Secretary of Housing and Urban Development Ben Carson was in Newport News Monday carrying two big checks: $30 million each for Newport News and Norfolk.
“There are three Choice Neighborhood Initiative being awarded and two of them are in Virginia,” Carson said during a news conference in City Council Chambers attended by at least 160 people. Newport News Mayor McKinley Price also spoke.
The announcement was met with applause.
Newport News applied for the HUD’s CNI program this past year to get funding for the Marshall-Ridley neighborhoods, part of the city’s Transformation Plan for the Southeast community.
Funding will transform the Marshall-Ridley area in the Southeast Community, creating new housing options, community services, recreational opportunities and parks. Newport News received the maximum amount of funding allowable from HUD.
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In the 2015-2016 year, the city received $500,000 from HUD, with some of the grant money being used for a mural at the Boys and Girls Club.
“Marshall-Ridley neighborhood will see $3.75 million in new investment,” Carson said, adding HUD would work with both public and private entities for these grants like the Newport News Shipbuilding, who recently helped fund a co-working space.
Price said May 13 would be a day future generations would look back on.
“We did it,” he said.
For Norfolk, it will be for the Tidewater Gardens community in the St. Paul’s Area. The grant will provide the following support:
- More than 600 housing choice vouchers. One for every Tidewater Gardens household who chooses this option. These vouchers are above and beyond the annual HUD allotment.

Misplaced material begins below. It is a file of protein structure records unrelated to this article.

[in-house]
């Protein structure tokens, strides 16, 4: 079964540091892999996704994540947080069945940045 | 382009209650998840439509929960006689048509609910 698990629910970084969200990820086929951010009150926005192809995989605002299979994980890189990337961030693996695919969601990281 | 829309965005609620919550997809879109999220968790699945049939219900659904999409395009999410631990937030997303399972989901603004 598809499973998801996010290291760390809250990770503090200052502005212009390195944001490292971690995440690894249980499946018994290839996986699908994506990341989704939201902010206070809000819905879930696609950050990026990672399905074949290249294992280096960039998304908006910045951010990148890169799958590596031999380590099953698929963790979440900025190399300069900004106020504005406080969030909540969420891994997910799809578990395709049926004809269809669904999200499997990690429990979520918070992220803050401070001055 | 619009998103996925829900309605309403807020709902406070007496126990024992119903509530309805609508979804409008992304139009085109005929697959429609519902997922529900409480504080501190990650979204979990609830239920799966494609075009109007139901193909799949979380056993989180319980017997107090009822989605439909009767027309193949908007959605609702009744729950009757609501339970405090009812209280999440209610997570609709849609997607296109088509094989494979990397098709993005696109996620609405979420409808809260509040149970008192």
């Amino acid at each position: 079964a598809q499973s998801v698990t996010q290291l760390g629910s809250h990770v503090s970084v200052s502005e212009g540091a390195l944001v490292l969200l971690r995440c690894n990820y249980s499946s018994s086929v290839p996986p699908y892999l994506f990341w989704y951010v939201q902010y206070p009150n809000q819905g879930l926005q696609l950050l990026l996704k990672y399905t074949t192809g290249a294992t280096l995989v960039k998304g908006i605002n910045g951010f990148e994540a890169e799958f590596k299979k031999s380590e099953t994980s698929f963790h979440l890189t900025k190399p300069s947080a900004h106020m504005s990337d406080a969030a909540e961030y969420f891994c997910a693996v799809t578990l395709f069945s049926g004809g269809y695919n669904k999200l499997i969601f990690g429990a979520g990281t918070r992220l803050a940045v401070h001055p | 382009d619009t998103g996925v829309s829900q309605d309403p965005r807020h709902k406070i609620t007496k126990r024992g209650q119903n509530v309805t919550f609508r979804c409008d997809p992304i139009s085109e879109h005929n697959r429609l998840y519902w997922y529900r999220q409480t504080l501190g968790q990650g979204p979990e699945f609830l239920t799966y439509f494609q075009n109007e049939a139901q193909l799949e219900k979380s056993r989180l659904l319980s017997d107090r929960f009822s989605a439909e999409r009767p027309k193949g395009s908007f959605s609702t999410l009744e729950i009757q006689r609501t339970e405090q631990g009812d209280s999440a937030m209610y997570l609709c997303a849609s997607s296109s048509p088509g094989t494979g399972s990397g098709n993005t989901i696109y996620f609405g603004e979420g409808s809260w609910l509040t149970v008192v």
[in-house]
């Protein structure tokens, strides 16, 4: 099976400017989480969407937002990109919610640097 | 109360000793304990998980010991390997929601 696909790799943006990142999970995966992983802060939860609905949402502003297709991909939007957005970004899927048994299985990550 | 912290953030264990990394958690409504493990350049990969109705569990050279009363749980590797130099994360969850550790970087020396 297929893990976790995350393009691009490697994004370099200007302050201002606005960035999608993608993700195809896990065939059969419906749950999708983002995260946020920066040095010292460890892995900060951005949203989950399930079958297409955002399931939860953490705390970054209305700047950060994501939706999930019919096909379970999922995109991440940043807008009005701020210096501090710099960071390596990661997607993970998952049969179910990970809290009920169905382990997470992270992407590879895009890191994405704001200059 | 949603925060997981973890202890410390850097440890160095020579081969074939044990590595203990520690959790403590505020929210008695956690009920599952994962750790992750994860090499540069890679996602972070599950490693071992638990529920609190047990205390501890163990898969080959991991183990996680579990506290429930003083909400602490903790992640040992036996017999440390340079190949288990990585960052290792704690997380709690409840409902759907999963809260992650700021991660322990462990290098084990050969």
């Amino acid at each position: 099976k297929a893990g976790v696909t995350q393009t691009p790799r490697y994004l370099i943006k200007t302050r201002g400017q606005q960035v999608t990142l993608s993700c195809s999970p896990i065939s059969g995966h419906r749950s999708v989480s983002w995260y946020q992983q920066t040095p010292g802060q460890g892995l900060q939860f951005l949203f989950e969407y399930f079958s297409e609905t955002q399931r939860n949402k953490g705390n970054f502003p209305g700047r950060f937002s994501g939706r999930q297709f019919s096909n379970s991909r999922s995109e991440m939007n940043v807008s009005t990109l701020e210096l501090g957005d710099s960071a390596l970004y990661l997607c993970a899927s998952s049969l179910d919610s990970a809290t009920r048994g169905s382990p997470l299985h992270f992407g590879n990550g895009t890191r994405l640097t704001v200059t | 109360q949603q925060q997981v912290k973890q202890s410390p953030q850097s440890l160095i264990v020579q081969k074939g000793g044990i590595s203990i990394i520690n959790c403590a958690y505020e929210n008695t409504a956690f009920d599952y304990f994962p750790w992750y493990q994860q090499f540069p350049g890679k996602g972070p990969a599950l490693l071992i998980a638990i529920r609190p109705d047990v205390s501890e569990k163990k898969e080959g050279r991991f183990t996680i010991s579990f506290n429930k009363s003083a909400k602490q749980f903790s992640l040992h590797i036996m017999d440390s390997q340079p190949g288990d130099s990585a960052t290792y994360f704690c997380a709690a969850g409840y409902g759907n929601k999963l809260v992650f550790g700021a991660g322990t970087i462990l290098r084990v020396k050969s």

- $4.5M in supportive services to expand the capacity of People First.
- $4.5M for neighborhood amenities such as a 60,000-square-foot catalytic community hub for culinary arts, technology, art and more.
- $21M for housing redevelopment. This includes replacement, affordable and market rate housing options.
NRHA and the Norfolk applied for funding to support the transformation of the St. Paul’s Area in September 2018. The St. Paul’s Area is more than 200 acres which contains three public housing communities and is subject to extensive flooding. Norfolk’s transformation plan includes parallel efforts of both people and place.
Apart from the $30 million Norfolk will receive from HUD, the city and its partners have made investments and commitments of more than $158.5 million in the St. Paul’s area, city officials said.
Officials said “The grant funding will help break the cycle of intergenerational poverty by investing in residents with supportive services around housing, employment, education and health and wellness programs.”
It creates a system of parks, open space and streets to manage stormwater and flooding; provides recreational, cultural and educational amenities; reconnects the community to regional assets; and, provides diverse housing types to accommodate all incomes.
For information on St. Paul’s Area, click here.
U.S. Sens. Mark R. Warner and Tim Kaine and U.S. Reps. Bobby Scott and Elaine Luria applauded HUD’s announcement.
“This is a big win to ensure safe, affordable housing for underserved communities in Hampton Roads. We are thrilled HUD selected Virginia for these grants that will allow Newport News and Norfolk to put their redevelopment plans into action so they can start making critical public housing improvements for residents,” the lawmakers said in a joint statement.